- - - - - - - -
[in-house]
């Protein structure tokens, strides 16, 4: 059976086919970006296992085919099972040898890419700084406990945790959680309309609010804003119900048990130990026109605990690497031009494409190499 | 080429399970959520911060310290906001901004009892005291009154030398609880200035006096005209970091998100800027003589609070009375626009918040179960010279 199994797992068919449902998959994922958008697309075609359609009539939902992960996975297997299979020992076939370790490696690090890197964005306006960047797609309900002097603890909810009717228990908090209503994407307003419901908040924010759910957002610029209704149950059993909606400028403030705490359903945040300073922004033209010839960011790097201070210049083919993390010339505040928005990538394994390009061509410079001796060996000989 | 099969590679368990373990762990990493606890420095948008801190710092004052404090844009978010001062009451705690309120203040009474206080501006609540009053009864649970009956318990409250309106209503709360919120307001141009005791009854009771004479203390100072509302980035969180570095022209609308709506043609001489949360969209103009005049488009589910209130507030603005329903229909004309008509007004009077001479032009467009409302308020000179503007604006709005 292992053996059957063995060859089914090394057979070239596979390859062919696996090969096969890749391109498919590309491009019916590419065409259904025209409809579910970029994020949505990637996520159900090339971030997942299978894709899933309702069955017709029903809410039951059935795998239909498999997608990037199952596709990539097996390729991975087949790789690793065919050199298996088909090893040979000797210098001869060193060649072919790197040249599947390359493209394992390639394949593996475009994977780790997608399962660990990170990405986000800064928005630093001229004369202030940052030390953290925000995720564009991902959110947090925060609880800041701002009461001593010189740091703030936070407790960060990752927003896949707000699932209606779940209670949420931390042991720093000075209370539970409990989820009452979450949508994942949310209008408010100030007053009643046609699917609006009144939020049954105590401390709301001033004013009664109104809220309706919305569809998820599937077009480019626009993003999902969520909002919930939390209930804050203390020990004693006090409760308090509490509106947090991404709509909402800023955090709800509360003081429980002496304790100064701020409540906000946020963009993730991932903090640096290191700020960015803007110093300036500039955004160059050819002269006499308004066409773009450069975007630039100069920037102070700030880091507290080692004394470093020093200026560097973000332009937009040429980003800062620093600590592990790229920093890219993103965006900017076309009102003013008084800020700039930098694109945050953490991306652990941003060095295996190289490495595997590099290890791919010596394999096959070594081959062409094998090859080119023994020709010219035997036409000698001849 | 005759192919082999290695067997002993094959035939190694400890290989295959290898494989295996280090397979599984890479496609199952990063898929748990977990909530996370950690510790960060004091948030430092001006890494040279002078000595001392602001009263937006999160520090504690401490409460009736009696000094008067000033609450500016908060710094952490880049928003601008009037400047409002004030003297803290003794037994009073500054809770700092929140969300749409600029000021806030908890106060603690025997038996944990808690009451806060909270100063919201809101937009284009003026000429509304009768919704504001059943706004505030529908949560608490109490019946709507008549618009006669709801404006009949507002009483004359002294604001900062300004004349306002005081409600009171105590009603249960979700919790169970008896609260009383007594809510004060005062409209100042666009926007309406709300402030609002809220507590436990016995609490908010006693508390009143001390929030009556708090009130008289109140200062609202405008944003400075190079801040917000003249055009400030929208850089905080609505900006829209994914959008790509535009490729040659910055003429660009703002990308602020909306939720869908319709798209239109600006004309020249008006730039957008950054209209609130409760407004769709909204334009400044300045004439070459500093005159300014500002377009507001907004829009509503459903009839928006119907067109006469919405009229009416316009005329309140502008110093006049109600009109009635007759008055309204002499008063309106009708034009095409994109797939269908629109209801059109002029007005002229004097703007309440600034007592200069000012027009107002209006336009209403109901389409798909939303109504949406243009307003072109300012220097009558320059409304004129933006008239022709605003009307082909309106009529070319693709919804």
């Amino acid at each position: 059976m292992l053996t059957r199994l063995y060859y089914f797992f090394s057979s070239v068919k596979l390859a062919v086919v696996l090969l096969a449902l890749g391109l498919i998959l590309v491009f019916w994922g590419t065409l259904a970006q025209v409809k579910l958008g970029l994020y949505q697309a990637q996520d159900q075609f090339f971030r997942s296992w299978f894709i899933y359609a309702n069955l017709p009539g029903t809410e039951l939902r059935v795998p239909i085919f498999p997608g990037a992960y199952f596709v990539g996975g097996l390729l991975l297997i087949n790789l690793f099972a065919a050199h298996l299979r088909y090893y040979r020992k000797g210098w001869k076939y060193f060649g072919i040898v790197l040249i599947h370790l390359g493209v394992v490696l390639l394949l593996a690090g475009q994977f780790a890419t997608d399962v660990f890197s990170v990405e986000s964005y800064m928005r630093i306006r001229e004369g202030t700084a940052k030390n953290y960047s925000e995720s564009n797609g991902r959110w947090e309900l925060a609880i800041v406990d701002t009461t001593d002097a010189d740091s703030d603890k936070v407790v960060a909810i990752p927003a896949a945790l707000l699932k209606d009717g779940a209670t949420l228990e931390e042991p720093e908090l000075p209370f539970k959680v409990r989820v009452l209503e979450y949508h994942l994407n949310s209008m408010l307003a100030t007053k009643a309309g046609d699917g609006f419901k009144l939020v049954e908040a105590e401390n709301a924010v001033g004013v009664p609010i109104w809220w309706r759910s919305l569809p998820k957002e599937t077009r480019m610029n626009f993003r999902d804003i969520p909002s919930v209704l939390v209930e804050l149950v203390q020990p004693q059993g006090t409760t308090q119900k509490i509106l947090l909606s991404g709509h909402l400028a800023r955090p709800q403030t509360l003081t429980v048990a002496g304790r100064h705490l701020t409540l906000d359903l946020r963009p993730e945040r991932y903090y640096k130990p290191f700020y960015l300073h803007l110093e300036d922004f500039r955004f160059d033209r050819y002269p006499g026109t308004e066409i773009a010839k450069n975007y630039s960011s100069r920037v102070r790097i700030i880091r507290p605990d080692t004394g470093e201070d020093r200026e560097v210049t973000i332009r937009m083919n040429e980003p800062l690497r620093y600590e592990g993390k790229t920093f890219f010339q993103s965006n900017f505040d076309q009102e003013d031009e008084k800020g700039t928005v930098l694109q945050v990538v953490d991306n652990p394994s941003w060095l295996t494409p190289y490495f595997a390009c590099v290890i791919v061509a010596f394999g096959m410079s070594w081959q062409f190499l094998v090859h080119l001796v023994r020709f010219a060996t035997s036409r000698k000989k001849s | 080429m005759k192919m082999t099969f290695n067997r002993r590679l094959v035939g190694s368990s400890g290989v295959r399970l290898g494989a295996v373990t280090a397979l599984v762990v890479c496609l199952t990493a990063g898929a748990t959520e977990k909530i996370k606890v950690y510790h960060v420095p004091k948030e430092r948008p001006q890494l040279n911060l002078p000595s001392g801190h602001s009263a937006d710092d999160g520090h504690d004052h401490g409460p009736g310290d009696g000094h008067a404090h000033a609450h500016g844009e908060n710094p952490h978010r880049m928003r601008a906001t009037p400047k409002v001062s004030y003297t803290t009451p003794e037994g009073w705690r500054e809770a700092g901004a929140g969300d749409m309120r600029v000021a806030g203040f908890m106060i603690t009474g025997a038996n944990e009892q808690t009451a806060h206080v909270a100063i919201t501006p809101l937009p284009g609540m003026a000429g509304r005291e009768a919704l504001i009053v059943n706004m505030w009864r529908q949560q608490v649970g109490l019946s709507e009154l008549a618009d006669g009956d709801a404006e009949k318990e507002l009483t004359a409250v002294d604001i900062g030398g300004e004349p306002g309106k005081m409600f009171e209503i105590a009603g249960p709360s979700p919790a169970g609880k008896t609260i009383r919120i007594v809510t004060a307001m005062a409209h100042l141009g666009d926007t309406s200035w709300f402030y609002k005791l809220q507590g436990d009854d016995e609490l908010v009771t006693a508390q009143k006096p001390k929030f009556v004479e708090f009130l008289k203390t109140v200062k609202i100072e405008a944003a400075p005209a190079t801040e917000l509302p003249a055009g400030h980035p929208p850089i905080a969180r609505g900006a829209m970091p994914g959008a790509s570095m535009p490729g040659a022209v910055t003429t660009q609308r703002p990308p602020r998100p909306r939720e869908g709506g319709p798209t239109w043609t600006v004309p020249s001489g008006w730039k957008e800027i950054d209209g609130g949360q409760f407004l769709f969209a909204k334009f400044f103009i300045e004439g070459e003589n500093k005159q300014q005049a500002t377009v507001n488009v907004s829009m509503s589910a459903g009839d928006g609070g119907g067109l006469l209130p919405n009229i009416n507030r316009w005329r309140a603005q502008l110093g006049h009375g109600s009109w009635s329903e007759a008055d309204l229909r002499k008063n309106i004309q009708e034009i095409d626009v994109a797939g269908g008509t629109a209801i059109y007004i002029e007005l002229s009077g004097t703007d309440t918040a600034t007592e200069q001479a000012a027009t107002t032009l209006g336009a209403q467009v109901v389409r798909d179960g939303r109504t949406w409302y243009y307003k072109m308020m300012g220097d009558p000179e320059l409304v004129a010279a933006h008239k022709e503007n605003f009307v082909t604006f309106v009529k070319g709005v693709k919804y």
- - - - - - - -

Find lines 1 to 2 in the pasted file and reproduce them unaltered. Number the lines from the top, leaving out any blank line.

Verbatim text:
[in-house]
């Protein structure tokens, strides 16, 4: 059976086919970006296992085919099972040898890419700084406990945790959680309309609010804003119900048990130990026109605990690497031009494409190499 | 080429399970959520911060310290906001901004009892005291009154030398609880200035006096005209970091998100800027003589609070009375626009918040179960010279 199994797992068919449902998959994922958008697309075609359609009539939902992960996975297997299979020992076939370790490696690090890197964005306006960047797609309900002097603890909810009717228990908090209503994407307003419901908040924010759910957002610029209704149950059993909606400028403030705490359903945040300073922004033209010839960011790097201070210049083919993390010339505040928005990538394994390009061509410079001796060996000989 | 099969590679368990373990762990990493606890420095948008801190710092004052404090844009978010001062009451705690309120203040009474206080501006609540009053009864649970009956318990409250309106209503709360919120307001141009005791009854009771004479203390100072509302980035969180570095022209609308709506043609001489949360969209103009005049488009589910209130507030603005329903229909004309008509007004009077001479032009467009409302308020000179503007604006709005 292992053996059957063995060859089914090394057979070239596979390859062919696996090969096969890749391109498919590309491009019916590419065409259904025209409809579910970029994020949505990637996520159900090339971030997942299978894709899933309702069955017709029903809410039951059935795998239909498999997608990037199952596709990539097996390729991975087949790789690793065919050199298996088909090893040979000797210098001869060193060649072919790197040249599947390359493209394992390639394949593996475009994977780790997608399962660990990170990405986000800064928005630093001229004369202030940052030390953290925000995720564009991902959110947090925060609880800041701002009461001593010189740091703030936070407790960060990752927003896949707000699932209606779940209670949420931390042991720093000075209370539970409990989820009452979450949508994942949310209008408010100030007053009643046609699917609006009144939020049954105590401390709301001033004013009664109104809220309706919305569809998820599937077009480019626009993003999902969520909002919930939390209930804050203390020990004693006090409760308090509490509106947090991404709509909402800023955090709800509360003081429980002496304790100064701020409540906000946020963009993730991932903090640096290191700020960015803007110093300036500039955004160059050819002269006499308004066409773009450069975007630039100069920037102070700030880091507290080692004394470093020093200026560097973000332009937009040429980003800062620093600590592990790229920093890219993103965006900017076309009102003013008084800020700039930098694109945050953490991306652990941003060095295996190289490495595997590099290890791919010596394999096959070594081959062409094998090859080119023994020709010219035997036409000698001849 | 005759192919082999290695067997002993094959035939190694400890290989295959290898494989295996280090397979599984890479496609199952990063898929748990977990909530996370950690510790960060004091948030430092001006890494040279002078000595001392602001009263937006999160520090504690401490409460009736009696000094008067000033609450500016908060710094952490880049928003601008009037400047409002004030003297803290003794037994009073500054809770700092929140969300749409600029000021806030908890106060603690025997038996944990808690009451806060909270100063919201809101937009284009003026000429509304009768919704504001059943706004505030529908949560608490109490019946709507008549618009006669709801404006009949507002009483004359002294604001900062300004004349306002005081409600009171105590009603249960979700919790169970008896609260009383007594809510004060005062409209100042666009926007309406709300402030609002809220507590436990016995609490908010006693508390009143001390929030009556708090009130008289109140200062609202405008944003400075190079801040917000003249055009400030929208850089905080609505900006829209994914959008790509535009490729040659910055003429660009703002990308602020909306939720869908319709798209239109600006004309020249008006730039957008950054209209609130409760407004769709909204334009400044300045004439070459500093005159300014500002377009507001907004829009509503459903009839928006119907067109006469919405009229009416316009005329309140502008110093006049109600009109009635007759008055309204002499008063309106009708034009095409994109797939269908629109209801059109002029007005002229004097703007309440600034007592200069000012027009107002209006336009209403109901389409798909939303109504949406243009307003072109300012220097009558320059409304004129933006008239022709605003009307082909309106009529070319693709919804």